That’s a great question because if you look at the relationship in companies, it doesn’t matter if they are brewing companies or sub manufacturers. The relationship between the investors, the share holders, and the management is often one of the most critical things to a success or a failure of a business. We are, obviously, a family driven business. 25% of the stock is public, 75% is in the hands of the family. We are, I think, extraordinarily fortunate to have the type of family share holders that we do. They take a very very long term view. There are people that talk that, but very few people that walk that. So decisions about investments are very long term 50-100 year investment decisions, thinking long term on how to develop the brand. Michel is extraordinary. He is the younger of the three brothers. He is remarkably talented. As a family share holding they are more supportive than any other share holder group that I have ever worked with. Twice a year we have board meetings here in the US and every time they come they ask one question: “What can we do to help?” And that is pretty amazing. And sure, you have to be running a business properly for the share holders, developing brands in the right terms, maintaining top of the pyramid quality, that’s the philosophy that the Moortgat family has about all that. It’s a very simple recipe and it works if we stay on top of the quality pyramid for a long period of time and when we develop that reputation you are insulated from a lot of the ups and downs businesses have at times and it’s a remarkable relationship the way they choose to manage their legacy.

Did you always envision Ommegang being what it is now?
I’ve always believed that Duvel had the potential to be the next big high quality breakthrough in America. That’s the foundation. I’ve only been here three years and I think we’ve done really good things to develop it. The business here has doubled in three years. We’re on track to doubling it again in the next three. We focus very much on selective distribution. Frankly, I don’t care about being in the big volume beer bars. I want to be in high end hotels and restaurants. I want to be in the chi-chi bars of Los Angeles where the environment, the experience, the romance around what you are drinking is very exciting. We ask ourselves very often, how big is special? We will cap this business off at a certain quantity level if we thought that we were losing the specialness, the cache, of the brands. And again, there are a lot of people that talk that talk, it is very difficult to walk it. We’ve gone from basically 35,000 barrels to 75,000 barrels. Today, if you asked me how big is this going to be? That is about as big as it’s going to be. I think a lot of people are seduced by the notion of bigger is better. For us, special is better.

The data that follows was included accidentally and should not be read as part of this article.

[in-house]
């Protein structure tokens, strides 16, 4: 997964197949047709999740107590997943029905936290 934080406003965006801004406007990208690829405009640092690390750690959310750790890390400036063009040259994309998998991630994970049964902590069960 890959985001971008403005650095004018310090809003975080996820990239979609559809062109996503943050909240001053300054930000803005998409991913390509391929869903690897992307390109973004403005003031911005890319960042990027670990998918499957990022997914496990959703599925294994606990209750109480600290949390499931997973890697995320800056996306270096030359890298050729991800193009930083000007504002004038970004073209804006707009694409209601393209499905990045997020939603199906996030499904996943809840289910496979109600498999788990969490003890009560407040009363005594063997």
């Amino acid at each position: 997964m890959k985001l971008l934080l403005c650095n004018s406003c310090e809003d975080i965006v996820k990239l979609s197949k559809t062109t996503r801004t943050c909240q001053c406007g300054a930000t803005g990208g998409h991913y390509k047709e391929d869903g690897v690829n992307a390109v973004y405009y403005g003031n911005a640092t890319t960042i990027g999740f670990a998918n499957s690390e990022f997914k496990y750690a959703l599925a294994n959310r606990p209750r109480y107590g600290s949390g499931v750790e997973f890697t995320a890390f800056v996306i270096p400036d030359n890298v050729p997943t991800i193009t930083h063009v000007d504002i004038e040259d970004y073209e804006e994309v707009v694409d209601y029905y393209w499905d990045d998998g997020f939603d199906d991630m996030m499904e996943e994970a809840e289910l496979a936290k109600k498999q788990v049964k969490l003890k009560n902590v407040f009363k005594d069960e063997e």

It sounds like that is the European influence since overseas everything is about quality vs. quantity?
It’s the Moortgat family. That is what they believe. We look at our margin pool of what we take, what our wholesalers take, what our retailers take. And part of our philosophy is we want everyone to make money. Some people put a lot of pressure on the wholeseller margin and the relationship falls apart. I want our wholesellers to be very happy with the money that they make on distributing our brands and similarly for retail. If everyone has been successful with our brands they will grow. We try to be the #1 or #2 most profitable brewery in their portfolio, if we do that then we’ll grow 30% a year – they will always take our calls.       

We couldn’t agree more! Congratulations Simon and everyone at Brewery Ommegang!

                                             James Hartle, Simon Thorpe, Aimee Hartle